How does Wynton Marsalis preserve Louis Armstrong’s Legacy?

Did Wynton Marsalis preserve Louis Armstrong's Legacy?

Wynton Marsalis was born on October 18, 1961, in New Orleans. He started playing the trumpet at 12. When he got to high school he performed in local marching bands, jam bands, funk bands, and classical orchestras. At 18 he attended the Juilliard School in New York. In the summer of 1980, he signed his first record deal. Within the 20 years of being with Columbia Records, he won nine Grammys and was the first jazz musician to be honored with the Pulitzer Prize for Music for his 1997 recording Blood on the Fields. Marsalis serves as Artistic Director for the internationally-recognized Jazz at Lincoln Center.


Marsalis tries to show that just because Jazz is not as popular as it was back then does not mean Jazz doesnt hold great value. “Things come around in cycles, and you should never discard those things because they decline in popularity.”

Louis Armstrong introduced jazz to millions of people. Music today would be much different if it wasn’t for Louis Armstong’s contributions. 

 Armstrong was born in New Orleans on August 4, 1901. At 13 Armstrong shot his stepfather’s pistol on New Year’s Eve on a dareand was sent to a reform school. There he learned horn skills from a teacher.He eventually got into a band with one of his hero, Joe “King” Oliver, moving him to Chicago and then New York, where he had become a sensation in 1925, changing the way people thought about jazz.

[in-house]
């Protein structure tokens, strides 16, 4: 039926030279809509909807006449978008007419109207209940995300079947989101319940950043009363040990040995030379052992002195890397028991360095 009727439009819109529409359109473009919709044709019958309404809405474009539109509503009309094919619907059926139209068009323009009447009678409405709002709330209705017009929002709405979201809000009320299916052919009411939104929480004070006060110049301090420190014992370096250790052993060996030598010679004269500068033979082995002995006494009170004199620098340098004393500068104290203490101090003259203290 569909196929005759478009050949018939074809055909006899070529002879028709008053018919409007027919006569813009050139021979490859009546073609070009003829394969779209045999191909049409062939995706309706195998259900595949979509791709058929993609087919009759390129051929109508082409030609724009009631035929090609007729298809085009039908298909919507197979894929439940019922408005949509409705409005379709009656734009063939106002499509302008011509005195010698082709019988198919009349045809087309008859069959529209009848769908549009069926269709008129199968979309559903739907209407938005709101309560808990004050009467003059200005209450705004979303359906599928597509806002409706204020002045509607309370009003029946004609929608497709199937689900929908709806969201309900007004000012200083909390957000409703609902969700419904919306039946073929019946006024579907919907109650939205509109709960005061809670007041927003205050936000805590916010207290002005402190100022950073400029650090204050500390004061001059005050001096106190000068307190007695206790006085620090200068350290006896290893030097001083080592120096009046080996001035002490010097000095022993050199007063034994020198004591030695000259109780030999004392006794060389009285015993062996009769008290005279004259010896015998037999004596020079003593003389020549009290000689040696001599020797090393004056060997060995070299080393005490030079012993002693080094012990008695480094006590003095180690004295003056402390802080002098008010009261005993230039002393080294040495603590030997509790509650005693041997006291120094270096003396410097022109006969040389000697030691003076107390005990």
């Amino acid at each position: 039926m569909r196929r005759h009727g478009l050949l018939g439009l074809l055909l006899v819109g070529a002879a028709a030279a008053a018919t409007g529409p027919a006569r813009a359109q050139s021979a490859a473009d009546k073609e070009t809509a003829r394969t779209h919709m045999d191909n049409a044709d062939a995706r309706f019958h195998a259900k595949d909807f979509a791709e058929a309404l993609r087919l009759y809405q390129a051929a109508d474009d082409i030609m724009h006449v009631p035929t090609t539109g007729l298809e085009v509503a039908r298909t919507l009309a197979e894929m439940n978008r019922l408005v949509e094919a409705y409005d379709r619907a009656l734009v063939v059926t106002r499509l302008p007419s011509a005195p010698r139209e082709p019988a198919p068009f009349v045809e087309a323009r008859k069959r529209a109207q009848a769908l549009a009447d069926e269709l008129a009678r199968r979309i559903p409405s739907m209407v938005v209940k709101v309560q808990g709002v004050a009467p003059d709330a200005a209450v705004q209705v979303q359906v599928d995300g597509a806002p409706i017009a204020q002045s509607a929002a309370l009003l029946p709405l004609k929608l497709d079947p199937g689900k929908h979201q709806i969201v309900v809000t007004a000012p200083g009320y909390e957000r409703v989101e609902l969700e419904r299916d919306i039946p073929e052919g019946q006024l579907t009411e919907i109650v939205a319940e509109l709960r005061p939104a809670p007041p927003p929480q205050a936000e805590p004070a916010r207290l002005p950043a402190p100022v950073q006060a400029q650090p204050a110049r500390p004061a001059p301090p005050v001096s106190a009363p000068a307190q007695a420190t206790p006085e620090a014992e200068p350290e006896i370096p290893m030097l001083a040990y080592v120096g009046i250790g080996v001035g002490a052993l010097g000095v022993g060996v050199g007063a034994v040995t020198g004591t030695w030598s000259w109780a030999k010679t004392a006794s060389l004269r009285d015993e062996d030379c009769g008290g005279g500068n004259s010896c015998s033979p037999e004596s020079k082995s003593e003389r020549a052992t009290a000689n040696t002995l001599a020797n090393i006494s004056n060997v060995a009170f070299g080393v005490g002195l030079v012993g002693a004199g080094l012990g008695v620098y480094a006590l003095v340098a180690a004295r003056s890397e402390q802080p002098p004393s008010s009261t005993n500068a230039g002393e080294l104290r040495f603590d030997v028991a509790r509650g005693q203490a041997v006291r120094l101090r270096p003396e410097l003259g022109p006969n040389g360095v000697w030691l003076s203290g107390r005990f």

Marsalis preserves what Armstrong has created when he plays and serves as managing and artistic director of the Jazz at Lincoln Center Orchestra where there is a 15 player ensemble. “ We play the entire history of jazz from all periods until now, with improvisers in every position,” says Marsalis. So people can remember what it is and why Armstrong’s contributions were so great. 


Marsalis became who he is by keeping true to what Jazz really was and what Armstrong try to make it which is why he rose to the top.“Jazz is an art form, and we constantly have to contemplate it, learn from it, be more creative and infuse it with sophistication,” Marsalis says. However, being creative with Jazz music we still don’t want to move away from what jazz truly is just because it is not “popular” at that moment. People now sacrifice all the values of what Jazz making it not a genre of Jazz anymore. By being in the Lincoln Center Orchestra he helps remind people about those values.

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